how long till you're good? - page 2

With all the skills i have been taught in nursing school and limited opportunities to use them during clinicals, i feel somewhat intimidated by the prospect of using those skills when i become... Read More

  1. by   live4today
    Originally posted by Rustyhammer
    .........................I'm confident enough that I will give advice
    on the things I know and confident enough to ask for help in
    the things I'm unsure of.
    -Russell
    Excellently and truthfully put, Rusty! I've been a nurse now for 15 yrs myself. I never really found nursing difficult, but I never took anything in nursing for granted......textbook is textbook......reality in nursing.....is reality in nursing.....each patient presents with their own classic drama, so one should never take anything for granted when it comes to assessing patients. The textbooks are the tools we use to gain our baseline of care for patients, but it's from the patients that we actually learn the reality of assessment from.
  2. by   nurseguy74
    thanks for all the replies, i feel better knowing i'm not expected to know everything when i graduate..........chris
  3. by   Weenurse
    I don't really think you can put a time limit on when you'll be good, it takes experience, having good mentors and roll models. confidence and good management. But I believe, if you've got it, you've got it, if you haven't then you have'nt. I qualified 2 years ago, am now a senior staff nurse and am frequently in charge of a medical admissions/ emergency assessment unit and I feel and am told by others that I am good at what I do, but I also know nurses who are 20 odd years in the job and just aren't up to it. The bottom line is, youv'e just got to find your niche and don't expect to be able to know everything. But remember, no matter how long you're in the job, there's always something you dont know. Good luck!
  4. by   jnette
    Good topic...Thank you ! While we're at it...... do "seasoned" nurses get tired, weary, or even annoyed with us "newbies" ?

    I've always felt "when in doubt, ASK." And then I really make an effort to learn and absorb that which I am being shown or having explained to me. But there are SO MANY "new things" to learn dailey, and I WANT to KNOW that I know that I know! Procedure wise, (technical skills).. I pick up on pretty well, but I want to know the reasoning behind why the experienced nurses do it their own special little way.. not just be shown "this is how".... wanna know WHY "this is how!"
    So do you all get annoyed with that? I want to learn, but I don't want to be annoying, nor on the other hand, be intimidated. I'm a "watcher", too. I LOVE to watch everything so I can pick up clues to improve on my care... I often wonder if this bothers the nurses... ? I go back to my textbooks a lot to refresh and learn anew, but there's nothing like watching and asking....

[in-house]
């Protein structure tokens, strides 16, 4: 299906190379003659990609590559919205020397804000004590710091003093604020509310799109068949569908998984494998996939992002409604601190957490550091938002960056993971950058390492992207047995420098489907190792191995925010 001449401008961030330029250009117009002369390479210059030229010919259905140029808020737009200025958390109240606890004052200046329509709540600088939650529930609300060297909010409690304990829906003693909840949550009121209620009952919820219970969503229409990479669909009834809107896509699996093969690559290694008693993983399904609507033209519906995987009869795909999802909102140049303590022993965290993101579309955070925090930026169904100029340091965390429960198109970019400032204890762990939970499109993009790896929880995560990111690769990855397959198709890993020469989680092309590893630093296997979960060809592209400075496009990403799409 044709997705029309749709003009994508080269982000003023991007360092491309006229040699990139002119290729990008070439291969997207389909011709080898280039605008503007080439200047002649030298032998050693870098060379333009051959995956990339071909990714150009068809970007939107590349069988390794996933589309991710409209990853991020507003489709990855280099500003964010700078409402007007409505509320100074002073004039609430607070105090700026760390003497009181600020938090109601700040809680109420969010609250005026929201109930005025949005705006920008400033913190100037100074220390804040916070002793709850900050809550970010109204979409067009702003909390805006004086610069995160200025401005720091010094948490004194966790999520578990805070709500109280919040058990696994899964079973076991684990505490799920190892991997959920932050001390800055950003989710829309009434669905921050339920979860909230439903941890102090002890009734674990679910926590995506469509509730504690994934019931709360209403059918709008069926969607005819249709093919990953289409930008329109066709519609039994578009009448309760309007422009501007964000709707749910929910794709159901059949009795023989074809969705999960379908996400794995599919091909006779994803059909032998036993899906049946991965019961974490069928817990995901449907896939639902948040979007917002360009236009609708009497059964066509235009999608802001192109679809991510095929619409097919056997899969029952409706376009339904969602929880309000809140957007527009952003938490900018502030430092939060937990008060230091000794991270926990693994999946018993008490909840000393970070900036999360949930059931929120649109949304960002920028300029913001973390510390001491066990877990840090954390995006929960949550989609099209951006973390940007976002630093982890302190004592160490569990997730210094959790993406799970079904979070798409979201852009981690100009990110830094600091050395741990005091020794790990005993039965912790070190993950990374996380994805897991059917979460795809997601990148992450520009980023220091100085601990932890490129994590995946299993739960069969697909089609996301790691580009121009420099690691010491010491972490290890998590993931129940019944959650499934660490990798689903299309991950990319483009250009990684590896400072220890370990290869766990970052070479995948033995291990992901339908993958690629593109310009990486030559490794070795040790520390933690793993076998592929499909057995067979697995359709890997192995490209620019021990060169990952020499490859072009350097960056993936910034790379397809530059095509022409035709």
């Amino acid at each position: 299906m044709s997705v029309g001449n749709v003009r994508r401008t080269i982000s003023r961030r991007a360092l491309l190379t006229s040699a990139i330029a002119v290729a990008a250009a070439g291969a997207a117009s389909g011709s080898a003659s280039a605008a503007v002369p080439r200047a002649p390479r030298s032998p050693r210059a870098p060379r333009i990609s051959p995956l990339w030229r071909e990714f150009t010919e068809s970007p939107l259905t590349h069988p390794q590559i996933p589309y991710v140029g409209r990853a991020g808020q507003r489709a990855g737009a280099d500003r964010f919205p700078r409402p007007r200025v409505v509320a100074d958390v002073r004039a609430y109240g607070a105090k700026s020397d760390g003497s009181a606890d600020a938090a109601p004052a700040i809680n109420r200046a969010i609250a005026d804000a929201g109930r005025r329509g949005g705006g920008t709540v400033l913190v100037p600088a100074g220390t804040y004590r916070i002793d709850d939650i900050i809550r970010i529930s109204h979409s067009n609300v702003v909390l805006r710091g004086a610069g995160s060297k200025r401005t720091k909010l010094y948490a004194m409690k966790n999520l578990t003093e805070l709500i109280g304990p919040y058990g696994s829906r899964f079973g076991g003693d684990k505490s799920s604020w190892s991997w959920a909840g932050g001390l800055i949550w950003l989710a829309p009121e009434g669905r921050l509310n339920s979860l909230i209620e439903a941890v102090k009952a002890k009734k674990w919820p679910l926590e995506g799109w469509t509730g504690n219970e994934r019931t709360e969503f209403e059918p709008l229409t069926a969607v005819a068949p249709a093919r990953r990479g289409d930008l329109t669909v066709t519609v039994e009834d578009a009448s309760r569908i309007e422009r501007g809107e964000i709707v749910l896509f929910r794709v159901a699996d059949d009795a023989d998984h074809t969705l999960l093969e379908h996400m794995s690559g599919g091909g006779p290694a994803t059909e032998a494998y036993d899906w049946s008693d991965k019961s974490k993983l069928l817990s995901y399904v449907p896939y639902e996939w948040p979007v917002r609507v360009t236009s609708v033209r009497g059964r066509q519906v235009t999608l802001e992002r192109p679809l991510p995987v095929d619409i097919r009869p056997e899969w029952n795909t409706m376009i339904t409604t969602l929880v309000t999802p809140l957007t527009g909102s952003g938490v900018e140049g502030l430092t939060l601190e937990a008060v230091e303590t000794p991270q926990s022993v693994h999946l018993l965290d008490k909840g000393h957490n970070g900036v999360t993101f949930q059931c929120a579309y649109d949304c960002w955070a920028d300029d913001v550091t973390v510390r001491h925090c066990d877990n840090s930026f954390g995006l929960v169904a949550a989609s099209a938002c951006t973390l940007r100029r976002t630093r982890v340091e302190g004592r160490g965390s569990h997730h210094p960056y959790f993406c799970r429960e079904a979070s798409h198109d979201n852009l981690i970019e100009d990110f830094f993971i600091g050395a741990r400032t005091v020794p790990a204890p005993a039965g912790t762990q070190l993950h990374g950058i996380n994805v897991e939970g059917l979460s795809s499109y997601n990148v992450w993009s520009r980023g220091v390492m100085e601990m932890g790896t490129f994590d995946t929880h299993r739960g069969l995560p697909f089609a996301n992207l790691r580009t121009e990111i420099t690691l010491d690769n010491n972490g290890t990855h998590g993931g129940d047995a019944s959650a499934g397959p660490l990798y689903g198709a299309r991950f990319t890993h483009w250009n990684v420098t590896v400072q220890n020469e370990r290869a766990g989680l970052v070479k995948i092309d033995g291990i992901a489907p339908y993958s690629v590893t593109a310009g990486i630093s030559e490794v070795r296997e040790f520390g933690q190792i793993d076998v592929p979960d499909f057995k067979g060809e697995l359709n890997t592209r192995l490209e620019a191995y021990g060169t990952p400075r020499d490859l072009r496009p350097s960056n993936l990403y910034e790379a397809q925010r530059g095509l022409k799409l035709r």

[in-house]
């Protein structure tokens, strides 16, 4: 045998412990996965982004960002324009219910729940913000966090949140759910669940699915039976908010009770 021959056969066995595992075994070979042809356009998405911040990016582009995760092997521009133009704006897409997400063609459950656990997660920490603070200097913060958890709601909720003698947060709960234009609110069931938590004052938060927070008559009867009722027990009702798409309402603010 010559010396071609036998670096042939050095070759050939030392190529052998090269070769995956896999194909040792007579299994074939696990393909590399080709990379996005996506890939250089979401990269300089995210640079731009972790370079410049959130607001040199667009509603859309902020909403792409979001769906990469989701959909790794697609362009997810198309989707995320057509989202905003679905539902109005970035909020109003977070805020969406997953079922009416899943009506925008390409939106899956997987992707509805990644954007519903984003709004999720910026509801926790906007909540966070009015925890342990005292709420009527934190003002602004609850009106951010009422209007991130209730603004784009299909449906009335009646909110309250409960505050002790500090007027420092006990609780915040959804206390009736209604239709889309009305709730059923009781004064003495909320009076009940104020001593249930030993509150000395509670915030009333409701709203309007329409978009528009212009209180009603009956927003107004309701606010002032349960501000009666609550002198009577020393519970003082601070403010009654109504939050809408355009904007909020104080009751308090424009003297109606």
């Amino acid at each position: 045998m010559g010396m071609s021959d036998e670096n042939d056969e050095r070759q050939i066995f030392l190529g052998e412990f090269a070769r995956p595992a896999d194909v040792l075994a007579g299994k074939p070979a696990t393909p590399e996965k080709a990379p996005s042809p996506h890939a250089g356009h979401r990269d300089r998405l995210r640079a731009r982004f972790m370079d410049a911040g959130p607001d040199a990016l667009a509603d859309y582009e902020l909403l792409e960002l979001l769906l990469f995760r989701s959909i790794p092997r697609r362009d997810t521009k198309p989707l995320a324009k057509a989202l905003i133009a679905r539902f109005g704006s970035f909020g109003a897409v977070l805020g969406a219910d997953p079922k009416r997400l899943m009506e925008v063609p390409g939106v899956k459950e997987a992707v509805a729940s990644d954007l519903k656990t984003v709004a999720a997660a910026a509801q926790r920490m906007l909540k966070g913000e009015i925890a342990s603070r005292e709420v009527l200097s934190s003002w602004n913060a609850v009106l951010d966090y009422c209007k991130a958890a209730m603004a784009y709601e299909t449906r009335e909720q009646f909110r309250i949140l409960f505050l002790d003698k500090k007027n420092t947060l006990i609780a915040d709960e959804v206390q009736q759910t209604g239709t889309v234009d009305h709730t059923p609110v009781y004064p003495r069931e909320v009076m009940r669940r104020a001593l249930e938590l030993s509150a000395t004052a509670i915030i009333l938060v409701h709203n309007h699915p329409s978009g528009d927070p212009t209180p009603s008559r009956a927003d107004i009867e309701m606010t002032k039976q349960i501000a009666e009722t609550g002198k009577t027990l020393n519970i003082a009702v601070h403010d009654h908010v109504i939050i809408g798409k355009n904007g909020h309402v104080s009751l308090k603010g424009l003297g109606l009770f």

just hope folks won't think I'm a pest.
  5. by   live4today
    Jnette......I have always loved precepting newbies to the field of nursing! They have never bored me, or been a bother to me. For that matter.....no one interested in learning has ever bothered me. The only ones that irk me are the "knowitalls" who can't be taught much of anything due to their sour attitudes (mostly). They think that they are "above being taught".....and yes, those do exist in the field of nursing as well in all walks of life.


    I look forward to the thrill of assisting my fellow nurses in anyway I can. That's how I was when I worked before as a nurse, and that's how I vow to stay. It's who I am.....so why alter what I already enjoy being in life. :kiss
    Last edit by live4today on Oct 11, '02
  6. by   cactus wren
    Ditto on what Cheerfuldoer said
  7. by   neuroRN
    Great thread! I am a new grad, I've been working Neuro/Trauma for 5 months now and looking back I have to say that I have learned A LOT. I went through a program like yours where you are an LPN and then an RN, and I have to say that it was very beneficial to get out there and start working and getting comfortable with things. I have days now as an RN when I feel good about what I did then I have days when I feel like I should go home and re-read my nursing books. But I do have to say that I am never afraid to ask a question and everyone is always so helpful. Everyone will reach a "comfort" level in their own time, but don't expect too much of yourself as a new grad, just jump at all of the experiences that you can and always keep an open mind and never be afraid to ask questions and you will be a great addition to the nursing profession! GOOD LUCK!! :-)
  8. by   Bluebarn
    I asked this same question of the nurses when I started. The general consensus is {6 months - 1 year} to feel some degree of confidence and competence.

    The first month or so was awful. I actually had nighmares about IVs. I was nauseous before going to work every day.

    It's been about 8 months now and the difference from when I began is black and white. The nurses have been very supportive during my continued inexperience.
  9. by   Jotie
    Thank you soooooo much for this thread I too am a student and this has been the thought on my mind for a while and has been growing in intensity as my training gets closer to ending. I get very frightened some times to the point I want to pull out but I keep telling myself I have invested so much time (2 years) and energy and my family have been so supportive. I couldn't do it to them, or myself. So here I am still plodding in my fears..lol... one year to go and the brown undies may have to come out of the cupboard...lol